From the monthly archives:

January 2012

Say NO to ACTA

by Henk ter Heide on Sunday January 22, 2012

in Blogging,Personal

It seems that the threads to the freedom of speech of ordinary people and there ability to earn an honest living is even bigger then the struggle against SOPA suggested.

[youtube]http://www.youtube.com/watch?v=citzRjwk-sQ[/youtube]

Learn more and take action about ACTA at
http://lqdn.fr/ACTA
(subtitles included : fr, en, es, de, it, nl, se, pt, ro, ca, hu, gr, …)

Here are few ways to act against ACTA, right now:
http://www.laquadrature.net/wiki/How_to_act_against_ACTA

Ongoing translation and subtitling efforts:
https://pad.lqdn.fr/p/trad-video-acta

Full script:

Can you imagine your Internet Service Provider policing everything you do online?
Can you imagine generic drugs that could save lives being banned?
Can you imagine seeds that could feed 1000’s being controlled and withheld in the name of patents?

This will become reality with ACTA.

ACTA is the Anti Counterfeiting Trade Agreement.
Disguised as a Trade Agreement, ACTA goes much, much further than that.

For the past 3 years, ACTA has been negotiated in secret by 39 countries.
But the negotiators are not democratically elected representatives.
They don’t represent us, but they are deciding laws behind our backs.

Bypassing our democratic processes, they impose new criminal sanctions to stop online file sharing.

ACTA aims to make Internet Service & Access Providers legally responsible for what their users do online, turning them into Private Copyright Police & Judge, censoring their networks.
The chilling effects on free speech would be terrible.

In the name of patents, ACTA would give large corporations the power to stop generic drugs before they reach them people who need them, and stop the use of certain seeds for crops.

The European Parliament will soon vote on ACTA.
This vote will be the occasion to say no once and for all to this dangerous treaty.
As citizens, we must urge our representatives to reject ACTA.

NO TO ACTA.

Learn more, Take action
www.lqdn.fr/acta

A film directed by
BenoƮt Musereau
www.benoitmusereau.com

Script by
La Quadrature du Net

Animated by
Morgan Dupuy

Designed by
Marion Leblanc

Voice by
Axel Simon

Music by
Mawashi
www.mawashi.fr

La Quadrature du Net
CC-By-SA 2011-10
http://lqdn.fr/acta
Category:
News & Politics
Tags:
ACTA Copyright Police Trade Agreement Sharing Internet seeds Generic Drugs Educational
License:
Creative Commons Attribution license (reuse allowed)

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Did you lose all your friends when you where 13?

by Henk ter Heide on Thursday January 19, 2012

in Personal

The strange thing is that lonely people with a lot of problems always think
that their problems are generally known.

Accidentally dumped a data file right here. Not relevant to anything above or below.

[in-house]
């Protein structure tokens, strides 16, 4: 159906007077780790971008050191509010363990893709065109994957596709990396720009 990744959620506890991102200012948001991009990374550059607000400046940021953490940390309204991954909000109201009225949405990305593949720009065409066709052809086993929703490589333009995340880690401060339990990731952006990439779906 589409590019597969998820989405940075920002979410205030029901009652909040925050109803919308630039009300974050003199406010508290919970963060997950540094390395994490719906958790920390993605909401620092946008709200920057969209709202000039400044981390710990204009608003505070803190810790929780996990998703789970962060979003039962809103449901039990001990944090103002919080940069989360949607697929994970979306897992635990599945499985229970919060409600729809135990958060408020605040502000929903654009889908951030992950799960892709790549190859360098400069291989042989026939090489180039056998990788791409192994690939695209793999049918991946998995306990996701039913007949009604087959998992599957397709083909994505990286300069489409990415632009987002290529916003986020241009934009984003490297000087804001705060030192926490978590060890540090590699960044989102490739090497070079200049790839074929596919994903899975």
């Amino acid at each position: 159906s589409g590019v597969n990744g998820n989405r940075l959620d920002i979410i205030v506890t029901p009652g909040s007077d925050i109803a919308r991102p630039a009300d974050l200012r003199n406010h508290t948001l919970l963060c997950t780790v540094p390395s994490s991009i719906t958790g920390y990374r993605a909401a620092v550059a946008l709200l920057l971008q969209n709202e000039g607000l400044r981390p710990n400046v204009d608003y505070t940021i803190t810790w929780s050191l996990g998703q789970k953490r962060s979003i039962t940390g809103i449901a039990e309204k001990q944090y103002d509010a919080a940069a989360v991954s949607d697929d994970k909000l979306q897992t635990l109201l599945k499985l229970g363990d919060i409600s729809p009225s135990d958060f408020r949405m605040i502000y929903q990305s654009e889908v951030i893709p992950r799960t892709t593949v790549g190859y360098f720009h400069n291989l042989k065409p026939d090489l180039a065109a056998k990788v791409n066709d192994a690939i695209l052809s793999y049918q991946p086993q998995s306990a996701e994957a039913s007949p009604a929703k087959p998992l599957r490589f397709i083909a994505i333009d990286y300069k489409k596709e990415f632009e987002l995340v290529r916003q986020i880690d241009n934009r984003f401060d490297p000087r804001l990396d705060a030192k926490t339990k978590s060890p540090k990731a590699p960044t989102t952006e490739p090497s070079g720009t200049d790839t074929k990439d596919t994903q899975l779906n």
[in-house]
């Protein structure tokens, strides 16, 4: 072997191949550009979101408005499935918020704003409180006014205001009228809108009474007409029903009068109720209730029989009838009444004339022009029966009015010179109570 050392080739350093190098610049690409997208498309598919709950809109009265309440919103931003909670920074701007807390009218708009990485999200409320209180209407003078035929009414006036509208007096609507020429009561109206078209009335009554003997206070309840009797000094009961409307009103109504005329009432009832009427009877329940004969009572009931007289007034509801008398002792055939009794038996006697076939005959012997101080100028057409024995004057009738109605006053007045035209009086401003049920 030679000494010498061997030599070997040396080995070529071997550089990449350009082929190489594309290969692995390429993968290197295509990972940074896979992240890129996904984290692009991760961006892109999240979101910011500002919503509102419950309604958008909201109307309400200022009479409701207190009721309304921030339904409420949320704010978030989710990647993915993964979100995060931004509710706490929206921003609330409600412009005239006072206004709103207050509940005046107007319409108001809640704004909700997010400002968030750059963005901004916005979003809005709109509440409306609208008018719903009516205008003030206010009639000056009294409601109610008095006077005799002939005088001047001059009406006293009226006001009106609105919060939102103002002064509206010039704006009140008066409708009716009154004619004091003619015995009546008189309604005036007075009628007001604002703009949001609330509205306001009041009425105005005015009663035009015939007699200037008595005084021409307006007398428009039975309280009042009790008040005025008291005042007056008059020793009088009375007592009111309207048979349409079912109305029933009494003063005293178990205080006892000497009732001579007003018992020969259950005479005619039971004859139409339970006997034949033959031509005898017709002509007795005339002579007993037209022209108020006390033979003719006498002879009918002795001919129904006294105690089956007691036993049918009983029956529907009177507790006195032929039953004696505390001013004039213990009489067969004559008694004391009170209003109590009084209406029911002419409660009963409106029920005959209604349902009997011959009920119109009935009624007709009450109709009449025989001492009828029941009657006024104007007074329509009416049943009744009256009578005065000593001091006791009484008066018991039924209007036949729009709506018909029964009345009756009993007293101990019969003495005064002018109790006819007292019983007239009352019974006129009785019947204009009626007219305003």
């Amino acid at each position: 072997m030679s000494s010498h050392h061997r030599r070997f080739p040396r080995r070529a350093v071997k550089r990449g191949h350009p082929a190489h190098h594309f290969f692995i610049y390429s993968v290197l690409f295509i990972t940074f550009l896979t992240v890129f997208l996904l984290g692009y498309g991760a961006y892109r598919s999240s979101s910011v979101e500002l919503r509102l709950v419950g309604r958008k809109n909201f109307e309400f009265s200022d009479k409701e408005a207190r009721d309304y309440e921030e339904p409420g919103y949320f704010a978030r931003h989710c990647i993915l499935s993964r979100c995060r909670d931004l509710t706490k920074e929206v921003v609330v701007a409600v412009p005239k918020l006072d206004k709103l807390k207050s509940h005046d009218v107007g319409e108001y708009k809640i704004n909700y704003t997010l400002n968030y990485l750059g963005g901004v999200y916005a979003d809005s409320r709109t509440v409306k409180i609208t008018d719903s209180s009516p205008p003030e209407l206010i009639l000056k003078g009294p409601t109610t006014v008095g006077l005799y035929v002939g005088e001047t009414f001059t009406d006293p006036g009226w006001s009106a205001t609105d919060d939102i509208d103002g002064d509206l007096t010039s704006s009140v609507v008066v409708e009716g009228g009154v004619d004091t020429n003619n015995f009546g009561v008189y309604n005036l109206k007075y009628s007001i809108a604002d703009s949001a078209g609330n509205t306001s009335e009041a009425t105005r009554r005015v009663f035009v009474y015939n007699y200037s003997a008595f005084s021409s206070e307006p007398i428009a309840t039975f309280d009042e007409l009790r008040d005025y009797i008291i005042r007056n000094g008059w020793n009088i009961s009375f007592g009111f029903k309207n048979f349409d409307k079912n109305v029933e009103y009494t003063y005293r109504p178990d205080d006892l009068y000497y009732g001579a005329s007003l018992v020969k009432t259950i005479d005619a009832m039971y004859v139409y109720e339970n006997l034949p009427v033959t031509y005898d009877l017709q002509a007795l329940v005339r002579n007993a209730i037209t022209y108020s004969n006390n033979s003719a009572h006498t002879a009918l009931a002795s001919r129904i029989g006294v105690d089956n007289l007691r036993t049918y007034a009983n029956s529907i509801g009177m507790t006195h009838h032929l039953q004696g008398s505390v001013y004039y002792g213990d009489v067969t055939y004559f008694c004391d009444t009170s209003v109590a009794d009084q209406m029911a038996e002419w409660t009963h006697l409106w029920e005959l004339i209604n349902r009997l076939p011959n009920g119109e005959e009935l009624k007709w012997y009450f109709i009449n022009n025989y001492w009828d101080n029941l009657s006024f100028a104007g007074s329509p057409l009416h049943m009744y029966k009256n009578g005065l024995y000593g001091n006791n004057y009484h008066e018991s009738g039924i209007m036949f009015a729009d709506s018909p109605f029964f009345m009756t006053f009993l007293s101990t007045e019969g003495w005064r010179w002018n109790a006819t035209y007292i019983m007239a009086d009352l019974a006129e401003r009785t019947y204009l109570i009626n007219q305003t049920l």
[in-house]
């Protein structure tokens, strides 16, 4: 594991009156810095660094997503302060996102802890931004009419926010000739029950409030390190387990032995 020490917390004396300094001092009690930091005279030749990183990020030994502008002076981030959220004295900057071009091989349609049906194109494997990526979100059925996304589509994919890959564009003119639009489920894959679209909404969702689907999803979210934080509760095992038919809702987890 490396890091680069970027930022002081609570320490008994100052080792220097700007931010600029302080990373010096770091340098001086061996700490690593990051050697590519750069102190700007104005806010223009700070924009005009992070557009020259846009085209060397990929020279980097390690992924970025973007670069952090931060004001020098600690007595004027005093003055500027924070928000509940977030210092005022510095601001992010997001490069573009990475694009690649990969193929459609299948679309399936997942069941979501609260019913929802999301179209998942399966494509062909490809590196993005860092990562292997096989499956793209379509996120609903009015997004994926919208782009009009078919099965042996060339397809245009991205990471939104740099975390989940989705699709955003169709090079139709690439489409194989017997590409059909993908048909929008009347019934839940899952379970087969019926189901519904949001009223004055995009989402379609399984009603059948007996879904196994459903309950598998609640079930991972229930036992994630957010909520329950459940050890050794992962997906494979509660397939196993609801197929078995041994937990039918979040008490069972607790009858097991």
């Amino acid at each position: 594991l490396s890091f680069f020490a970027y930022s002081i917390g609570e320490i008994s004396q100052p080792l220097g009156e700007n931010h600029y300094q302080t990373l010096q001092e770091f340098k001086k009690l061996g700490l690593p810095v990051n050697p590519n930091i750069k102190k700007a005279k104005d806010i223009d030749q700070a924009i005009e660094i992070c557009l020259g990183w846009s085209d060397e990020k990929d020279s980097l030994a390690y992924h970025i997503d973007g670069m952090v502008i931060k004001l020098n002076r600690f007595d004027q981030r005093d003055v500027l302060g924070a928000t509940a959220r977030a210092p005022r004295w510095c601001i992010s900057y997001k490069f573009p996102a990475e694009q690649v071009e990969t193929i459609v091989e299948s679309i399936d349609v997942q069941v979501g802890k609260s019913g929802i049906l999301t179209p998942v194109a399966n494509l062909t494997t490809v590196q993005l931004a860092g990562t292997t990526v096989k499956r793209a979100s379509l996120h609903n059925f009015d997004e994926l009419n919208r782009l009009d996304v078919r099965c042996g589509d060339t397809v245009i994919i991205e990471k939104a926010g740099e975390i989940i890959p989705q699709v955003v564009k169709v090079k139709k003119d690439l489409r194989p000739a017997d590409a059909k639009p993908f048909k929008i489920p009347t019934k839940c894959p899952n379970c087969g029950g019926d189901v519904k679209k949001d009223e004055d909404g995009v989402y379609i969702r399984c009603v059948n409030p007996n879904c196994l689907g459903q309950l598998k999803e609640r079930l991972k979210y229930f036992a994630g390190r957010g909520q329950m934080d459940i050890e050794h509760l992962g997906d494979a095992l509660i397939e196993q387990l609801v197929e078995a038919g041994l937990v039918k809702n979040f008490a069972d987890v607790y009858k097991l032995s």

They hate their family and colleagues for not helping them.
In actual fact no one knows about your problems.
Even people who have gone through the same kind of problems as you are
experiencing, can’t see the difference between people who choose to be on their
own and people who don’t know how to make friends.
So if you recognize yourself in this article.
Don’t worry.
Nobody knows it’s about you.

Going through puberty is a difficult time.
A lot changes.
Not only your body changes, but also the way you think, the way you deal with
problems, the way you deal with people. Even your behavior changes; you learn
how to behave as an adult male or female (by imitating the behavior of your
father or mother).

A lot can go wrong.
And since there are so many developments going on there are a lot of different
problems adolescents can run into.
And just like most people with problems adolescents with problems are selfish
and only feel at ease with people with the same kind of problems.

And that is where the trouble starts.
As adults we tend to forget how limited the world of children and young
adolescents is.
Children will only talk with children their own age or maybe one year older or
younger.
Except at the start of puberty.
Thirteen year olds feel that twelve year olds are childish.
So they’ll only talk to children who are older. But fifteen year olds feel that
thirteen year olds are childish and won’t talk to them.
So thirteen year olds can only talk to other thirteen year olds and fourteen
year olds.

And then there are the geographical boundaries.
Children and young adolescents only know children within a 50 meters radius of
their home and only talk to children within a 3 meters radius of their seat at
school.
Children at the front of the class don’t talk with children at the back of the
class.

So when you’re thirteen there are about 10 children with whome you could be
friends.
If your thirteen and your parents are divorced and none of those 10 children
have parents that are divorced, it’s very easy to feel an outcast.
If you’re gay or have autism or some other less frequent problem it’s even less
likely that you know anyone with the same problems. And more likely that you
feel an outcast.

If you felt an outcast as a child you probably also felt picked on.
You felt that (some) children where mean spirits that took great joy in hurting
you.
But actually they weren’t.
They were just frightened children with their own problems that hurt what they
didn’t understand.
(How could they have understood, since you never told them what hurt you…)
So you got used to doing things all by your selves.

                                                  ***

Everything changes when you turn eighteen.
You go out to work or to study.
You have a lot more money, join a club or go to a pub.
In some countries you’re considered an adult, in others almost an adult. And
all of a sudden you find that every one between 18 and 81 wants to talk to you.
You find that there are hundreds of people who want to talk with you, and
dozens with the same problems as you have.

The only thing is that you have gotten used to going it alone.
You shrug people off.
You’re still afraid that people will hurt you.